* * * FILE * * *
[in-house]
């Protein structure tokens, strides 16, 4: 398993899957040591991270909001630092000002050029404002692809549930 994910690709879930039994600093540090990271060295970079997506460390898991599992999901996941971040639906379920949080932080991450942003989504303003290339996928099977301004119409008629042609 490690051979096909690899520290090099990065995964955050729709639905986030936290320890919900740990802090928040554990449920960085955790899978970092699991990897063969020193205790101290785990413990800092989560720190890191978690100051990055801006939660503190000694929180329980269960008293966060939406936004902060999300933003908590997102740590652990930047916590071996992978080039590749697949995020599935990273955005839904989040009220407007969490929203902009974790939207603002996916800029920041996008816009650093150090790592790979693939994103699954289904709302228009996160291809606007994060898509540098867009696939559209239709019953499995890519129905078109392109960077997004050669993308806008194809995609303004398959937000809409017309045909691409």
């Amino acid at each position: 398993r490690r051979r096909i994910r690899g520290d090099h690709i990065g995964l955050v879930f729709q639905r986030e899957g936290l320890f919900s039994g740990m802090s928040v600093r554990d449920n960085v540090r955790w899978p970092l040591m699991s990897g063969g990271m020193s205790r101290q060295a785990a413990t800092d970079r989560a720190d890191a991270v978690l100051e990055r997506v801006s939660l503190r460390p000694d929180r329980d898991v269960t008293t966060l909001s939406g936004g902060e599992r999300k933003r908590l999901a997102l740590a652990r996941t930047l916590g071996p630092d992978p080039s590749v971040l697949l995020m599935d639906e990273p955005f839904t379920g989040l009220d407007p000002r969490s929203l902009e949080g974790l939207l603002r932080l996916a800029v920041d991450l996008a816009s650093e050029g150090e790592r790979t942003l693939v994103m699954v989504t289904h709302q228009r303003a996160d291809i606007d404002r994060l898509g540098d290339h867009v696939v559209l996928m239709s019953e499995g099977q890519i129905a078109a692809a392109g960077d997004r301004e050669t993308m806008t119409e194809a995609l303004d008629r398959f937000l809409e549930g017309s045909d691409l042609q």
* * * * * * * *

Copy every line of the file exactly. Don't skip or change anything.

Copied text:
[in-house]
């Protein structure tokens, strides 16, 4: 398993899957040591991270909001630092000002050029404002692809549930 994910690709879930039994600093540090990271060295970079997506460390898991599992999901996941971040639906379920949080932080991450942003989504303003290339996928099977301004119409008629042609 490690051979096909690899520290090099990065995964955050729709639905986030936290320890919900740990802090928040554990449920960085955790899978970092699991990897063969020193205790101290785990413990800092989560720190890191978690100051990055801006939660503190000694929180329980269960008293966060939406936004902060999300933003908590997102740590652990930047916590071996992978080039590749697949995020599935990273955005839904989040009220407007969490929203902009974790939207603002996916800029920041996008816009650093150090790592790979693939994103699954289904709302228009996160291809606007994060898509540098867009696939559209239709019953499995890519129905078109392109960077997004050669993308806008194809995609303004398959937000809409017309045909691409």
């Amino acid at each position: 398993r490690r051979r096909i994910r690899g520290d090099h690709i990065g995964l955050v879930f729709q639905r986030e899957g936290l320890f919900s039994g740990m802090s928040v600093r554990d449920n960085v540090r955790w899978p970092l040591m699991s990897g063969g990271m020193s205790r101290q060295a785990a413990t800092d970079r989560a720190d890191a991270v978690l100051e990055r997506v801006s939660l503190r460390p000694d929180r329980d898991v269960t008293t966060l909001s939406g936004g902060e599992r999300k933003r908590l999901a997102l740590a652990r996941t930047l916590g071996p630092d992978p080039s590749v971040l697949l995020m599935d639906e990273p955005f839904t379920g989040l009220d407007p000002r969490s929203l902009e949080g974790l939207l603002r932080l996916a800029v920041d991450l996008a816009s650093e050029g150090e790592r790979t942003l693939v994103m699954v989504t289904h709302q228009r303003a996160d291809i606007d404002r994060l898509g540098d290339h867009v696939v559209l996928m239709s019953e499995g099977q890519i129905a078109a692809a392109g960077d997004r301004e050669t993308m806008t119409e194809a995609l303004d008629r398959f937000l809409e549930g017309s045909d691409l042609q």